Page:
King Island Brown Thornbill
The Brown Thornbill is native to
south-eastern Australia and Tasmania, they thrive in many environments, some of which are grasslands, shrublands and dry and wet forests.
Thornbills are part of a bird family called passeriformes. The thornbills close relatives include finches, sparrows, songbirds, swallows and other small circular birds.
Brown thornbills, like all animals, have evolved over time. Some of their evolutions include imitating the sound of a larger bird to ward off prey and pair breeding. Being able to ward off larger birds is a very useful evolution because it decreases the amount of attacks from their predators. Pair breeding also increases the chance of a fledgling surviving until adulthood.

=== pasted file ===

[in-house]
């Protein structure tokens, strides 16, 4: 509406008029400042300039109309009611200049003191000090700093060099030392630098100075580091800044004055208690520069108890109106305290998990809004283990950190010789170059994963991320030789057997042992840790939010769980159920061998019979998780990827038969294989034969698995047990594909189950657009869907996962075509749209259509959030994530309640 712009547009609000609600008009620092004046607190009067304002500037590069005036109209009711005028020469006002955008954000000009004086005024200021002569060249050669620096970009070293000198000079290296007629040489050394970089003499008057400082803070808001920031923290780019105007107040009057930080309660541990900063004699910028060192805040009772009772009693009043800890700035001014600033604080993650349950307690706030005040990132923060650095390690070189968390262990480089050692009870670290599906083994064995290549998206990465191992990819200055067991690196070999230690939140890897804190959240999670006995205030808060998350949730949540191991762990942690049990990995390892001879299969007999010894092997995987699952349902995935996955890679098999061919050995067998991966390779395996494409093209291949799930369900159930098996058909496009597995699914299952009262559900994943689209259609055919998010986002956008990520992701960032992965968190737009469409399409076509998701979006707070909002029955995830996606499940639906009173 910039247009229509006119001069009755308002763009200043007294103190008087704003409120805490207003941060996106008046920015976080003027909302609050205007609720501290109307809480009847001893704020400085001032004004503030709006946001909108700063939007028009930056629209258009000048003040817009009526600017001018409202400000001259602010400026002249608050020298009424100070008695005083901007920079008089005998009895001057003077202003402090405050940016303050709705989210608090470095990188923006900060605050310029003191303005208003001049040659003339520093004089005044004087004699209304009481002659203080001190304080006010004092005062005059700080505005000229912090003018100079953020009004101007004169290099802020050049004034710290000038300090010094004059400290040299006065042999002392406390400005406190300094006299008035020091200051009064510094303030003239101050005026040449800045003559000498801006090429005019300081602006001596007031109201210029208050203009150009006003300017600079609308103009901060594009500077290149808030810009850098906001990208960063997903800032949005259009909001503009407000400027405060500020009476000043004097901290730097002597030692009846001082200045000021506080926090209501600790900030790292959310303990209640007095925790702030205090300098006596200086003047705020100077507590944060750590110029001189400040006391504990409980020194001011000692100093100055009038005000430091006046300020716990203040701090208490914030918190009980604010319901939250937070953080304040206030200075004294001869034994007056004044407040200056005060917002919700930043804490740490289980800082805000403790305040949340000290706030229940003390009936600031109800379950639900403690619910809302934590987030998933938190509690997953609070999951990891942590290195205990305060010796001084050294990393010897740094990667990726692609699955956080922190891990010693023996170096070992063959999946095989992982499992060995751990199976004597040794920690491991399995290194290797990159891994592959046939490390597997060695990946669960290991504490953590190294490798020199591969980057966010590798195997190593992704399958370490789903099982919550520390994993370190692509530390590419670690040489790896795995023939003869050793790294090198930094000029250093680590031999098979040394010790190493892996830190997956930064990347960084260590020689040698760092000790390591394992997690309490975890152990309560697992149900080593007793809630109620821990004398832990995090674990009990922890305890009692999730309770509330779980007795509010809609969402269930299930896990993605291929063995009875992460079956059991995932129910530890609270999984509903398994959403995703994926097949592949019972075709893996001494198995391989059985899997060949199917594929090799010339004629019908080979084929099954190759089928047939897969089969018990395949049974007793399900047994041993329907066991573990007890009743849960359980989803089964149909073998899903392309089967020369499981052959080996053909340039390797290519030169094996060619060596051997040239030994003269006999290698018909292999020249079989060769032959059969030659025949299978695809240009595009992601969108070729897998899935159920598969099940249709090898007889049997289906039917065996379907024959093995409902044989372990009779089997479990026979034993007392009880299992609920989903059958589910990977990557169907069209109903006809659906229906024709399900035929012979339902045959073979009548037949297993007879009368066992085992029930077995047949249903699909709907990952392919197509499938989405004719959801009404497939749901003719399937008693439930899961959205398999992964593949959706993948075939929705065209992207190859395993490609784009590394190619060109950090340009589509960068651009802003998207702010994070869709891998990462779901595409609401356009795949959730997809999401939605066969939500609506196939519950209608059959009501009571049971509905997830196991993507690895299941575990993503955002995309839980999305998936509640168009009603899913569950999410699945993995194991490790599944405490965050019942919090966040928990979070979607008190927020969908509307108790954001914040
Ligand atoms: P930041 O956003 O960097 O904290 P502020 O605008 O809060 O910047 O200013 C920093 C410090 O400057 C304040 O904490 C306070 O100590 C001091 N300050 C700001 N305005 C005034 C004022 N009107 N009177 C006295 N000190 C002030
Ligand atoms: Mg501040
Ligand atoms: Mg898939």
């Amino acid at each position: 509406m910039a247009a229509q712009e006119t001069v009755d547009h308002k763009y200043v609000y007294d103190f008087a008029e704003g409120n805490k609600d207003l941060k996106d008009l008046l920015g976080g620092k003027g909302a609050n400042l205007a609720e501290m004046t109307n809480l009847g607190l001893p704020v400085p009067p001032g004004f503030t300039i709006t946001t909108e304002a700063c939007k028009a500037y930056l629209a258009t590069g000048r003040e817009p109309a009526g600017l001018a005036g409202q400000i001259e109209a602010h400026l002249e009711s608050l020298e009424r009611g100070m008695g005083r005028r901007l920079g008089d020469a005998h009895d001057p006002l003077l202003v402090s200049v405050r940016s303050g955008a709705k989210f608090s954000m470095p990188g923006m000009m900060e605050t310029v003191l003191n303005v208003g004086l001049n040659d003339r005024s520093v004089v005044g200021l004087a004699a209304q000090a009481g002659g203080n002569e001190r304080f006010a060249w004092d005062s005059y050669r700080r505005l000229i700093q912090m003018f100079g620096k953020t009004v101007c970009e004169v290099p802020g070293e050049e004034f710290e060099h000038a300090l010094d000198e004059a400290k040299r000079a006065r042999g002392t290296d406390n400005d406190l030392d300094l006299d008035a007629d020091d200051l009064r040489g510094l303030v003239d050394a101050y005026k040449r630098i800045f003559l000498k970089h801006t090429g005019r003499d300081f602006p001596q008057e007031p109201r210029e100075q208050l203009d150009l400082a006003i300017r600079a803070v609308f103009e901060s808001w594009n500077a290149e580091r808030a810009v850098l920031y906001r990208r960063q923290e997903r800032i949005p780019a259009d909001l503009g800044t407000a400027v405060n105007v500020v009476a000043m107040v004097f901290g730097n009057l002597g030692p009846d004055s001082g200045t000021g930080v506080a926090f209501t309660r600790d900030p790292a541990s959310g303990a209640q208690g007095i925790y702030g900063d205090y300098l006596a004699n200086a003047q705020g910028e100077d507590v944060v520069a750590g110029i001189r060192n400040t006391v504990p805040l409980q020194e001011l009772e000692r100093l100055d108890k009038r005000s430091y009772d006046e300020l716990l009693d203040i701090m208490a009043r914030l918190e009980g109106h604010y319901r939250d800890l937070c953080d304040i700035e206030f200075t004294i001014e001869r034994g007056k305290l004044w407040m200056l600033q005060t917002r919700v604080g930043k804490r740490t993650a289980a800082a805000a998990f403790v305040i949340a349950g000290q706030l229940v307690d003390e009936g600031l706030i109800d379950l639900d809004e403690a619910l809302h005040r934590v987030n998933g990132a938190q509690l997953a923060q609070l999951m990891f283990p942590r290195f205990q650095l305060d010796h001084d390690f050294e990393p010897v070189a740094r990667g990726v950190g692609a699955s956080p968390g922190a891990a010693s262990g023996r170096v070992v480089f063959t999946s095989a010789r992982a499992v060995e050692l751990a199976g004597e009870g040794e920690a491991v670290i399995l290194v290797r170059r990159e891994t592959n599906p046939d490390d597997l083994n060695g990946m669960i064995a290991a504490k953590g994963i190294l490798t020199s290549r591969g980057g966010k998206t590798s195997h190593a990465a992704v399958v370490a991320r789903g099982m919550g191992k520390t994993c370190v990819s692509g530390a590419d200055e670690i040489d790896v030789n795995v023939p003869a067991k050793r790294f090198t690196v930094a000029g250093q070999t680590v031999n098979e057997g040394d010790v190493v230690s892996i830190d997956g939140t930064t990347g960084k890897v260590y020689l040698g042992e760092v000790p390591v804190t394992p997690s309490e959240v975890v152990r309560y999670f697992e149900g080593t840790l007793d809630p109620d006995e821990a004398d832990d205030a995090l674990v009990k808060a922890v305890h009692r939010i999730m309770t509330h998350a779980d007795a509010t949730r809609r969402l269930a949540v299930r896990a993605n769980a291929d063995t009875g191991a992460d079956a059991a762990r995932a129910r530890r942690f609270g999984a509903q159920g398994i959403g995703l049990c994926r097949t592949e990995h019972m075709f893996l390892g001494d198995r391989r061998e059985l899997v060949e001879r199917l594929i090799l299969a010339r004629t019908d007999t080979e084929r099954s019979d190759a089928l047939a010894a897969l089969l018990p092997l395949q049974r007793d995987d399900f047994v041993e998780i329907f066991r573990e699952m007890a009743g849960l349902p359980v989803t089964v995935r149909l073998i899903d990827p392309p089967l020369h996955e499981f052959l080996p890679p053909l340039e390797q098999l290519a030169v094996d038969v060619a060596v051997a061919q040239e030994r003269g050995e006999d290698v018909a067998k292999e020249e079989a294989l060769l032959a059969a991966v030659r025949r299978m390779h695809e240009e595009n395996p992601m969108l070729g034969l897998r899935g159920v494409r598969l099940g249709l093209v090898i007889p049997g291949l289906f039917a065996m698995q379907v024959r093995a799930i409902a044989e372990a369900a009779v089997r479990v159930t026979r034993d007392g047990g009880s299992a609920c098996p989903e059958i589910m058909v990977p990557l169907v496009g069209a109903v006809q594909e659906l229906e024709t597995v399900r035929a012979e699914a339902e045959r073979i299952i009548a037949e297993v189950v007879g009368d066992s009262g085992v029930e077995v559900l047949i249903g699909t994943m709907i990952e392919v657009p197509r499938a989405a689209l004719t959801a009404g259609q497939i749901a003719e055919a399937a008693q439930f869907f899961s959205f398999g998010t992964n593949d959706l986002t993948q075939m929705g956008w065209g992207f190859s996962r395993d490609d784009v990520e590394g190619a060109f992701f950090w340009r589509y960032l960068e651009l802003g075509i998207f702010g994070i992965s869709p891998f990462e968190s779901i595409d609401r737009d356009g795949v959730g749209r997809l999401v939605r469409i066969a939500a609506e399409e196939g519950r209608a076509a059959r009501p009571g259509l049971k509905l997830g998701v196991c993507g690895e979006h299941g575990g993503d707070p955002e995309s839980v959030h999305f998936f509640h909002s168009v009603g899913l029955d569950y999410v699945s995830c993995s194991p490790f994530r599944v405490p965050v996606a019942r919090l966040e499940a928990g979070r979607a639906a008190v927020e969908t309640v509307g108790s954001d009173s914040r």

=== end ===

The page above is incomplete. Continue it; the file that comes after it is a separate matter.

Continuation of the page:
Brown thornbills usually require a densely shrubed forest of plain to live their best life. In areas that they thrive, they have many trees and bushes to live in and a the and is made of very fertile soil which encourages the renewal and additional growth of plants that are necessary for them to live.
why are they getting hecked up?
In recent years, runoff from farms and urban areas have polluted the very fertile forests that have been home to brown thornbills for so long. This pollution is leading to immense habitat loss. The brown thornbills are a very illusive species, so they are rarely seen by humans. A brown thornbill hasn't been seen in the wild since 2014 and even though this is normal, many wildlife enthusiasts worry that the brown thornbill may already be extinct.
There are many groups that are attempting to save the brown thornbill by breeding them and releasing them into the wild though it would be very hard to find a male and female of breeding age in the same time frame. Others are attempting to replant forests to help these little birds. The most effective way to keep the thornbills alive would be to stop the problem at the source and stop farmers from using fertelizers that will runoff into the forests.